Safe Babywearing

It’s very important that anyone wanting to use a baby carrier is aware of some basic safety advice.  The following T.I.C.K.S. Rules for Safe Babywearing have been put together by the UK Sling Manufacturers and Retailers Consortium, and apply to all carriers, though are particularly important when carrying young babies:

Photo of safe positioning front angleTight – slings and carriers should be tight enough to hug your baby close to you as this will be most comfortable for you both. Any slack/loose fabric will allow your baby to slump down in the carrier which can hinder their breathing and pull on your back.

In view at all times – you should always be able to see your baby’s face by simply glancing down. The fabric of a sling or carrier should not close around them so you have to open it to check on them. In a cradle position your baby should face upwards and not be turned in towards your body.

Safe sling positioning side angleClose enough to kiss – your baby’s head should be as close to your chin as is comfortable. By tipping your head forward you should be able to kiss your baby on the head or forehead.

Keep chin off chest – a baby should never be curled so their chin is forced onto their chest as this can restrict their breathing. Ensure there is always a space of at least a finger width under your baby’s chin.

Supported back – in an upright carry a baby should be held comfortably close to the wearer so their back is supported in its natural position and their tummy and chest are against you. If a sling is too loose they can slump which can partially close their airway. (This can be tested by placing a hand on your baby’s back and pressing gently – they should not uncurl or move closer to you.) A baby in a cradle carry in a pouch or ring sling should be positioned carefully with their bottom in the deepest part so the sling does not fold them in half pressing their chin to their chest.

These are also downloadable in PDF format form here: The T.I.C.K.S. Rules for Safe Babywearing

And there is another very useful document including practical advice about how to actually position your newborn safely in different types of sling here: Correct Positioning For the Safety and Comfort of your Newborn

Other points to consider:

Use the Sling or Carrier Correctly:  

When using a sling or carrier always refer to the manufacturer’s safety advice and instructions and choose a carry position or method that is appropriate for the developmental stage of your child.  Parent-facing front carries are suitable for all ages and stages; most instructions for away-facing and/or hip carries will suggest waiting until your baby can fully support their own head (usually around 3-5 months). Back carries are usually recommended from when a baby can sit unaided (around 5-8 months) – see below for additional notes on back carries.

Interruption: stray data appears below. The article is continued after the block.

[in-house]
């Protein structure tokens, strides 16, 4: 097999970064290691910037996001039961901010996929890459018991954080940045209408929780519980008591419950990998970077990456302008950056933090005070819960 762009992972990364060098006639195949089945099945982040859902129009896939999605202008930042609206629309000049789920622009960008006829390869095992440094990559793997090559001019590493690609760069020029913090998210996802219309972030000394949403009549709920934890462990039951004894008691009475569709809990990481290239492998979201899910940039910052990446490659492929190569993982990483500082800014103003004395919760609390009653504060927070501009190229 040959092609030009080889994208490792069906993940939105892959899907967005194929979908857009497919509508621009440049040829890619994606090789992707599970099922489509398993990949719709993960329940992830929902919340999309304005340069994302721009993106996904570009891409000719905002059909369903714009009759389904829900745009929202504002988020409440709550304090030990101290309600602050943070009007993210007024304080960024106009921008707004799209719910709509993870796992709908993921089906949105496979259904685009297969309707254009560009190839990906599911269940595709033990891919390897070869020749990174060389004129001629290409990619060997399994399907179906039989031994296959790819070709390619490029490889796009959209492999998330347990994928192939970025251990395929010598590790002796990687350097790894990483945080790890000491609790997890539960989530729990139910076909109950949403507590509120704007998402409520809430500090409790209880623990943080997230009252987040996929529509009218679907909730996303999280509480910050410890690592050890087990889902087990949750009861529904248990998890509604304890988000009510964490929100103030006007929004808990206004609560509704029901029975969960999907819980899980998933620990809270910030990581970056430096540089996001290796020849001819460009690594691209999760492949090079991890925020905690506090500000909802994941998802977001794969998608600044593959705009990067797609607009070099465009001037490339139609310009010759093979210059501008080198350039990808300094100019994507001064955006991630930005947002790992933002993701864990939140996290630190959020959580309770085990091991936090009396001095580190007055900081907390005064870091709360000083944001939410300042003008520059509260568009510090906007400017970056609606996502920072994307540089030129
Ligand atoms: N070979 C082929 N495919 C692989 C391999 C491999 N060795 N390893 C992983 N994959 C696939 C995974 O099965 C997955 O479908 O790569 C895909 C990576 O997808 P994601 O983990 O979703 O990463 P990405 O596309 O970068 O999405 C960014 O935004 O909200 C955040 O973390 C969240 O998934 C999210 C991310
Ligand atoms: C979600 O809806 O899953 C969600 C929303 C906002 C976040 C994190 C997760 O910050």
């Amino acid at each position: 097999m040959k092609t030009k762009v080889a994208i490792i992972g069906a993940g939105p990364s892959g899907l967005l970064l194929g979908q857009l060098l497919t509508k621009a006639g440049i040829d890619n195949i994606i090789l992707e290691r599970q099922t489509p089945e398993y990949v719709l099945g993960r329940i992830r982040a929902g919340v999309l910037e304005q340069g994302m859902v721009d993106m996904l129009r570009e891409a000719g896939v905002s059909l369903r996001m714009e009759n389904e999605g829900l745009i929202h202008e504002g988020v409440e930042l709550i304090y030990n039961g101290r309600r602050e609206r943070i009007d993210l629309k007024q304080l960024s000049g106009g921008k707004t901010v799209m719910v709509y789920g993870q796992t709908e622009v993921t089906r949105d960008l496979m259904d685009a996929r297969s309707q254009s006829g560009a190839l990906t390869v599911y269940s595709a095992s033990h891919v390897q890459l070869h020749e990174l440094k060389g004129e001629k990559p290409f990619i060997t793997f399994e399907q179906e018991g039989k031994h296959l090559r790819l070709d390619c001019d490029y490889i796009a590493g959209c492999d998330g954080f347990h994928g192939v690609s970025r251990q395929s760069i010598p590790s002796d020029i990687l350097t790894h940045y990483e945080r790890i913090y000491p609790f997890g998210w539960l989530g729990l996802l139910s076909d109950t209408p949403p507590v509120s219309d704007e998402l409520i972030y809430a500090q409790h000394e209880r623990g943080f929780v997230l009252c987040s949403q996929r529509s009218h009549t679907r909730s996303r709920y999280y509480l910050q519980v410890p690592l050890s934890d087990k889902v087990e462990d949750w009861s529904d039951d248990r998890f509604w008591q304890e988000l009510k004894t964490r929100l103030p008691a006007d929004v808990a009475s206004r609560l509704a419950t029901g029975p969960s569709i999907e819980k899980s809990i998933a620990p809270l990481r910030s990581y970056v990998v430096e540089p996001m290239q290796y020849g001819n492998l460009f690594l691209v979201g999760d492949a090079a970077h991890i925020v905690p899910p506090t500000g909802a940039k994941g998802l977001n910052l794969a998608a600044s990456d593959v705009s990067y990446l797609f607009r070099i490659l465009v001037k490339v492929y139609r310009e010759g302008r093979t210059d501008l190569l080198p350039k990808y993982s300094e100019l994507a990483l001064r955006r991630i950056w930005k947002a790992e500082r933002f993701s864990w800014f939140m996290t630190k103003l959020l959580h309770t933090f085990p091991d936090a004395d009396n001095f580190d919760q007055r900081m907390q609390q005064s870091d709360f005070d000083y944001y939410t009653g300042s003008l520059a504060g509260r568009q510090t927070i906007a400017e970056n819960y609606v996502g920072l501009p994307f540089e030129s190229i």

Ensure that the carrier is oriented correctly, all straps pass in the right places, and that buckles and clips are fully clicked closed.  When using tied slings, always tie off using secure double knots.  You may find it useful to practice new carrying methods using a baby-substitute such as a doll while you get used to unfamiliar carrier features and techniques.

If instructions are unavailable, unclear or do not seem to result in a safe and comfortable carry then seek the help of a qualified expert, whether by contacting the manufacturer or a local babywearing consultant.  The T.I.C.K.S. checklist above may always be used in addition to manufacturer’s instructions to check for a safe carry.

Safe back carries:

BabyHawk Mei Tai for Hire

 The T.I.C.K.S. rules also apply (in an adapted form for the second and third rules) to back carries. Though a correctly postitioned and adjusted back carry is as safe as a front carry, the advice above may be harder to follow and to check when back carrying.  For this reason, we recommend that back carries are only attempted by confident sling/carrier users with previous experience of front or hip carries.  For carriers other than woven wraps we further suggest that you wait until your baby is able to fully stabilise their own torso from the hips and/or sit unaided. For the best comfort for parent and child, position your baby or toddler so that they are able to see over your shoulders.

Carrier Condition:

It is advisable to check your carrier regularly (many manufacturers suggest you check before each use) to ensure that there is no damage to the fabric, that all seams and stitching are intact, and that there are no missing or damaged components.

Listen to your Instincts!

If you think that you have followed all instructions and checked all safety points, but still feel that your baby may be unsupported or unsafe for any reason then do seek qualified help.  Common feelings are that you do not feel able to fully let go of your baby with your hands/arms when they are in the sling, or you feel uncomfortable or unable to relax whilst using the carrier.  These feelings may well suggest that there is something that is not right about the fit or adjustment of the carrier for you and your baby; often a simple tweak or adjustment is all that is needed to allow you to carry safely, confidently and comfortabley.

More About Carrier Safety:

Find out about Unsafe Carriers and Illegal Fakes and also more about why some people don’t recommend you use Outwards Facing Carry Positions.


© 2011 South London Sling Library

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